Robert King Carter's Correspondence and Diary

   A Collection Transcribed
        and Digitized
   by Edmund Berkeley, Jr.

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Electronic Text Center , University of Virginia Library


Letter from Robert Carter to William Dawkins, June 1, 1721

     Robert Carter writes to London merchant William Dawkins, June 1, 1721, concerning the freight charges being asked by ship captains in the colony, reporting that those in the York River have dropped the rate to £8, and some to £7. Bailey Kent, captain of the Carter, is having trouble obtaining cargo; Carter has put aboard 200 hogsheads of the 600 Kent has on board. Captain Wharton continues to ask for £8 and Carter thinks he may not obtain cargo at all. He continues that the prospects for a crop are not good because of the abundance of worms that have destroyed the plants. He sends his blessings to his young sons then in England at school under Dawkins' care.

Letter from Robert Carter to William Dawkins, June 1, 1721,

-1 -

Rappahannock, [Lancaster County, Virginia]

June the 1st 1721

Mr. Wm. Dawkins

Sir --

     I writ to You a few days ago by way of Leverpool then
told You the York Masters had Struck their freit to £8. nay there is some
I hear take Seven, Since [Bailey] Kent hath bin with me complains all
his old friends have left him in revenge for his high freit last year
and are not contented not to Ship their own Tobo. upon him but dis=
=wade all others they can, Even Armistead Churchills Tobo. is put
on board of a stranger, he says the most he can reckon is but about Six
hundred hhds and two of the Six I Ship my Self, and yett I must pay
freit for my Goods in Surely You will not be able to Stand that
Article, If I had deserted the Ship with the rest of Yor. friends, You would
have but a ruefull Accot. of her proceedings however twill be as tis
It's the General Cry at this time that very few if any of the Ships will be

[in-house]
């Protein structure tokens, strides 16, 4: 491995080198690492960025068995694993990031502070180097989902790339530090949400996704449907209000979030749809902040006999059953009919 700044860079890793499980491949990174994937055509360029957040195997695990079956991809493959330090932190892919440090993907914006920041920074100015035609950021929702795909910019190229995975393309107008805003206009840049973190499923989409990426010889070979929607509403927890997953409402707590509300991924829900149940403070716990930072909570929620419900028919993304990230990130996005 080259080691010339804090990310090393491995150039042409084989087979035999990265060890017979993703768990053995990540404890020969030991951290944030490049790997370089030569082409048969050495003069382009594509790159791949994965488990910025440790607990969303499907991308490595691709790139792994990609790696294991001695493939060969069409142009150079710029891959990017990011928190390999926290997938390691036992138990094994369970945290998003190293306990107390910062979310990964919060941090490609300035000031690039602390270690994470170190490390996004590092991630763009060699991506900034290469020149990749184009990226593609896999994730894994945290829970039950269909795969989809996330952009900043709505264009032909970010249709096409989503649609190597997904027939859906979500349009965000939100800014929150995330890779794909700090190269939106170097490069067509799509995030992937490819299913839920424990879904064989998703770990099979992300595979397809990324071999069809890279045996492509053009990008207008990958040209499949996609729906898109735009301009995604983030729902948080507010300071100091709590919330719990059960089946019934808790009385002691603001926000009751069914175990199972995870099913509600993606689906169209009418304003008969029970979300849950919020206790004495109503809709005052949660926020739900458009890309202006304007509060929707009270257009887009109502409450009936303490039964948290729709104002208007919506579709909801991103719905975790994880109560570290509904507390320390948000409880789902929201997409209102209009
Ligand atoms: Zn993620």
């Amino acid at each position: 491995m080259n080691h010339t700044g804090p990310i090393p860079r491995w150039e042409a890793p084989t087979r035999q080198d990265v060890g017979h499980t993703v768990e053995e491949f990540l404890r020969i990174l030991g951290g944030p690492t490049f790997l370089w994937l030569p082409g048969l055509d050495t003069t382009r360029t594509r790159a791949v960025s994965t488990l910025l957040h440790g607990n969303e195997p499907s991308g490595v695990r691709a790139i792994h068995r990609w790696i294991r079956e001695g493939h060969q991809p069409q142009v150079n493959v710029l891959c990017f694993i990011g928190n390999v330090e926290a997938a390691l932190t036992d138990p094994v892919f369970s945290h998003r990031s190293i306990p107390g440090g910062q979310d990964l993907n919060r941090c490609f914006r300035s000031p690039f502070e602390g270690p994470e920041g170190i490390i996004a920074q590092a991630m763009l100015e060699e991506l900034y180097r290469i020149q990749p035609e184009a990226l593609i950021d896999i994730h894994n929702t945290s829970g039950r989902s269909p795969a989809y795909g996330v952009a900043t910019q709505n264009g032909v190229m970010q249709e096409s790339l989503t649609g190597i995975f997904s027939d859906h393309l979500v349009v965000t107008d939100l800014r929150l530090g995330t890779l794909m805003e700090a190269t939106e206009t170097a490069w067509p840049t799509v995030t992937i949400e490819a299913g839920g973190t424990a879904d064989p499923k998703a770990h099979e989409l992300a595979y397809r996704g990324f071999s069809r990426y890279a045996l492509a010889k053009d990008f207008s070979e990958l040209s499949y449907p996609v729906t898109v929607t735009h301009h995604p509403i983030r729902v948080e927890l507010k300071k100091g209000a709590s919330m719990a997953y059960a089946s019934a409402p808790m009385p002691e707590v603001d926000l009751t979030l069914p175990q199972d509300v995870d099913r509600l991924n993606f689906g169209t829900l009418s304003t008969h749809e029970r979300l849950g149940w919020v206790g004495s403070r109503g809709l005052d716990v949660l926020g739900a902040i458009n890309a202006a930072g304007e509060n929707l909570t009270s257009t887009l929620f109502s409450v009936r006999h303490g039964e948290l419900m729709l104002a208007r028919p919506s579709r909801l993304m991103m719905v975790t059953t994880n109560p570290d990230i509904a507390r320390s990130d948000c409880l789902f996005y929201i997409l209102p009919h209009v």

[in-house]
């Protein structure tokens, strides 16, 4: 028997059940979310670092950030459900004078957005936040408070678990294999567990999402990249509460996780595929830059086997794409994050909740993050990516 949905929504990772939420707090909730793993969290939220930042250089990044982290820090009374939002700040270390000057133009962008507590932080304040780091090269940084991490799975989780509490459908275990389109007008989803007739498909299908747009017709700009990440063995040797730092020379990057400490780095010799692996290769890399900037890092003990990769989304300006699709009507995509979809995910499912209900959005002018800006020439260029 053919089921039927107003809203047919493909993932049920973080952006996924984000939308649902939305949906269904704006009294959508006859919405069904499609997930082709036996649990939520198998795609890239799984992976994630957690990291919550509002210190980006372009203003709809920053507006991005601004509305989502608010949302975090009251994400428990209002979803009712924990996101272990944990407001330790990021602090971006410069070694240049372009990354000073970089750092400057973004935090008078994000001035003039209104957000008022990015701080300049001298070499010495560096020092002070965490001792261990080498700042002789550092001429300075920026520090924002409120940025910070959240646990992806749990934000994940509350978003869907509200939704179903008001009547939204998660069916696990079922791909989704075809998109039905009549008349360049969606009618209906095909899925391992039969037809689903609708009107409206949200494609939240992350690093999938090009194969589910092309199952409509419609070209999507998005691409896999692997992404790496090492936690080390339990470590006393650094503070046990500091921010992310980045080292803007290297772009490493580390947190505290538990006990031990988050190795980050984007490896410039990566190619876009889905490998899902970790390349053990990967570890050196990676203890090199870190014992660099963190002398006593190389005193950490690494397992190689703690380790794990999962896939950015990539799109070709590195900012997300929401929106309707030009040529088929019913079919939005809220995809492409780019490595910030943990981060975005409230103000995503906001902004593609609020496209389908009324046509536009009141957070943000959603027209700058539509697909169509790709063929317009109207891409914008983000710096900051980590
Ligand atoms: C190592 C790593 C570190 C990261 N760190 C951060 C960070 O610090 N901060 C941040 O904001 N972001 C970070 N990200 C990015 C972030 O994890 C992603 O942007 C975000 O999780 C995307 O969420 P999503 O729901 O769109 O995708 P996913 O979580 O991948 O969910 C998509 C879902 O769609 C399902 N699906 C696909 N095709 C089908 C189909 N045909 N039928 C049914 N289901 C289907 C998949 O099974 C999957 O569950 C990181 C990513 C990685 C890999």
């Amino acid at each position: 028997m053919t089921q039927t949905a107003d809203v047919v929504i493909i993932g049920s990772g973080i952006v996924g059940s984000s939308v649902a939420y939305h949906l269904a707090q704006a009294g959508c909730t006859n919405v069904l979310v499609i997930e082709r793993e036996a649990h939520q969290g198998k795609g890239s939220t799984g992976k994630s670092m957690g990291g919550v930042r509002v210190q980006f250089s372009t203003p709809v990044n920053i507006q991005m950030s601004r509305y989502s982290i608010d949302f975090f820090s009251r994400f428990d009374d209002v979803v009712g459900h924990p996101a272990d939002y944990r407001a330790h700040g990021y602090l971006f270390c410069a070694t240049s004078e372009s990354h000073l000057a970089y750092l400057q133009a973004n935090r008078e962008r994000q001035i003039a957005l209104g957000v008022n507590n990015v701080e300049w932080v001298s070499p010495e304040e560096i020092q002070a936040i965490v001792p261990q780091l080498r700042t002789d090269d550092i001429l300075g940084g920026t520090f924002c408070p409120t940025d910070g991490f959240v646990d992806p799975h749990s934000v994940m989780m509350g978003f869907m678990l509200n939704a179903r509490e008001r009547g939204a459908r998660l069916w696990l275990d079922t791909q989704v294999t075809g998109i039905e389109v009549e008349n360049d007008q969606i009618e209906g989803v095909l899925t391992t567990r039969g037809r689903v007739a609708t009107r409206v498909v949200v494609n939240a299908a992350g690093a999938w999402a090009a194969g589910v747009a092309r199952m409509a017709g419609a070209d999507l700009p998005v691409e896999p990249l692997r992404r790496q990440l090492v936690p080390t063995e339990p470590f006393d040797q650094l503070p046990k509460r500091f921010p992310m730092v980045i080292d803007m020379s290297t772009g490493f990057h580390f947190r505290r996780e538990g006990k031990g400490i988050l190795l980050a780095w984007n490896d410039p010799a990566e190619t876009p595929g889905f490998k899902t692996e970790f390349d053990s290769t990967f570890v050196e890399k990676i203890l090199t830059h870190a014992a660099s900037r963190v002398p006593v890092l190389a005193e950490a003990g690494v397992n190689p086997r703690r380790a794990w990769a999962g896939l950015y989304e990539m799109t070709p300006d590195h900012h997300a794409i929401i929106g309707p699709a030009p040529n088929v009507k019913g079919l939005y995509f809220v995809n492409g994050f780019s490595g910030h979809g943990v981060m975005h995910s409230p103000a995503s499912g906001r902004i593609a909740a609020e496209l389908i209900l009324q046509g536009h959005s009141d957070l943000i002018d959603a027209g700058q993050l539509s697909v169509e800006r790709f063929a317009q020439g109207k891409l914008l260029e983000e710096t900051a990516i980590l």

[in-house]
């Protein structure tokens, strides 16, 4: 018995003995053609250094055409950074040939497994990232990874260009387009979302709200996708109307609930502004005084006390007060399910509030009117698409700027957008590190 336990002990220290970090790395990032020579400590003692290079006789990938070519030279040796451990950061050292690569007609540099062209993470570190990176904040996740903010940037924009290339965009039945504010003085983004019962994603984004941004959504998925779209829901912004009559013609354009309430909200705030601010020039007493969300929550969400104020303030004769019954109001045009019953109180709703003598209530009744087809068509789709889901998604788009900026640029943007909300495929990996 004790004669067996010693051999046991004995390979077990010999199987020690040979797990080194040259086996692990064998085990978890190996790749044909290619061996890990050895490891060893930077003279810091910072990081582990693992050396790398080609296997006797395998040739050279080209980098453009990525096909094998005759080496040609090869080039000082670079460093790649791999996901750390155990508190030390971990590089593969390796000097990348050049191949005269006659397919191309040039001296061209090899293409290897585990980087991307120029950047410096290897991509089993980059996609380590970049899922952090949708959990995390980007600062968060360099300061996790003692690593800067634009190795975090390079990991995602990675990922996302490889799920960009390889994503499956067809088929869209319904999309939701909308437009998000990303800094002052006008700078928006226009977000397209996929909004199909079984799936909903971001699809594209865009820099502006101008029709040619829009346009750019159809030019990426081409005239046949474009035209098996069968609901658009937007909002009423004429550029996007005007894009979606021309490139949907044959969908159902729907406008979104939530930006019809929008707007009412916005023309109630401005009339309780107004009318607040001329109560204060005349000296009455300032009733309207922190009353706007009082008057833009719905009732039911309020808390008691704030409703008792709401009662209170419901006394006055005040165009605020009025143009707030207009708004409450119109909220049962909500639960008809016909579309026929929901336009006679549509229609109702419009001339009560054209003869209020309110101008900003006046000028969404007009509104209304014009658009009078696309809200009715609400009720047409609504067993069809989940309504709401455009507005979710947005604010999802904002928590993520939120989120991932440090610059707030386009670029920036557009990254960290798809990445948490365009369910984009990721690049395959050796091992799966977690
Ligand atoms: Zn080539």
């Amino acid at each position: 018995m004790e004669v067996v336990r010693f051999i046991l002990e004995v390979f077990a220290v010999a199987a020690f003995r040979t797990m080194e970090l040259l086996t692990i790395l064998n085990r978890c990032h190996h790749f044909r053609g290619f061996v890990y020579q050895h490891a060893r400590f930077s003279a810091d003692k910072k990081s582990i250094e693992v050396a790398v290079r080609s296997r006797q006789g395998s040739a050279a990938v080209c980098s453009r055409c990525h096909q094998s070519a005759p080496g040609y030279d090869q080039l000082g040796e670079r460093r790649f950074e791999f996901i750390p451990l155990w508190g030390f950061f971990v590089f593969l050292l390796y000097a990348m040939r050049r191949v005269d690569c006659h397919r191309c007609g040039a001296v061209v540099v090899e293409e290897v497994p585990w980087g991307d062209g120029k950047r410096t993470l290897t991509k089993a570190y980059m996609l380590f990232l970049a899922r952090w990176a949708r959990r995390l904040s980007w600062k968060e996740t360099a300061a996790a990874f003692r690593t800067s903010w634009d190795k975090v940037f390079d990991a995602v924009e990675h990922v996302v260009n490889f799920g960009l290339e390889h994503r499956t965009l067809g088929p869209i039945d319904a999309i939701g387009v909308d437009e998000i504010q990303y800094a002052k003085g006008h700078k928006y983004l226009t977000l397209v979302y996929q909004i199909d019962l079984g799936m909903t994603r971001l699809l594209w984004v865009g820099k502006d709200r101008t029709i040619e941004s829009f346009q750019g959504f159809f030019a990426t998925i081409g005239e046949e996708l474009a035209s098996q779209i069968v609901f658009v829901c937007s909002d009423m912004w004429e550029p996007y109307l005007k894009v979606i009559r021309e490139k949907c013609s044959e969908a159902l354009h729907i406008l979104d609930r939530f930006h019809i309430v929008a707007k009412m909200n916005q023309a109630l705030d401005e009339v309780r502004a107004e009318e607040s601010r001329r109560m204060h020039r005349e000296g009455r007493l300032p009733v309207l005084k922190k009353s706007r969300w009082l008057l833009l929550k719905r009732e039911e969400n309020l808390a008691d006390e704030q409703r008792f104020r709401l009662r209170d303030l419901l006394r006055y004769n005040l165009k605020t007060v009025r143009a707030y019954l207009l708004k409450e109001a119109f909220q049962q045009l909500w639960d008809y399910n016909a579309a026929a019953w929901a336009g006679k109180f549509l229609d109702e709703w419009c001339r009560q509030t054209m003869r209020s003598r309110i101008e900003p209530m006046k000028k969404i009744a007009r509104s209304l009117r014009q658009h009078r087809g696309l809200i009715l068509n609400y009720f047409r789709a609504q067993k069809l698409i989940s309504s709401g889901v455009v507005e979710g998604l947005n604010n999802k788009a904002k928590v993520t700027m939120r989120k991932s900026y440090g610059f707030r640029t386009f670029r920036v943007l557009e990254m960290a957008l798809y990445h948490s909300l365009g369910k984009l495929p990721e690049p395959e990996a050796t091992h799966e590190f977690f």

loaded, no body pretends to ask above Eight Except Wharton, And he
will Insist so long I believe that he may go hoop for his Loading,

     We have now but a very Indifferent prospect of a Crop, The plants
In our beds in a great measure destroyd by the Ground-Worme & those that
are planted Intirely cutt off. This is the General Cry where I have to do
A month or Six weekes more will tell us more of the Matter,
If we fail of a Crop I Shall wish my Tobo. in my houses again
but Ile add [no] more at present but to send my Blessing to my Children
& conclude -- --

Yor. humble Servt.


Source copy consulted: Robert Carter Letter Book, 1720 July-1721 July, BR 227, Huntington Library, Art Collections, and Botanical Gardens, San Marino, California. Printed: Wright. Letters of Robert Carter. . . . pp. 100-101.

Robert Carter generally used a return address of "Rappahannock" for the river on which he lived rather than "Corotoman," the name of his home, on his correspondence, especially to merchants abroad. The county and colony have been added for clarity.

[1] Wharton was Captain John Wharton of the 80 ton Loyal Margaret. ( Survey Report 6800 abstracting Adm. 68/194 found in the microfilms of the Virginia Colonial Records Project, Shirley and Albert Small Special Collections Library, University of Virginia. )

[2] Several of Carter's sons were in England at school, and Dawkins was responsible for them.

This text revised April16, 2009.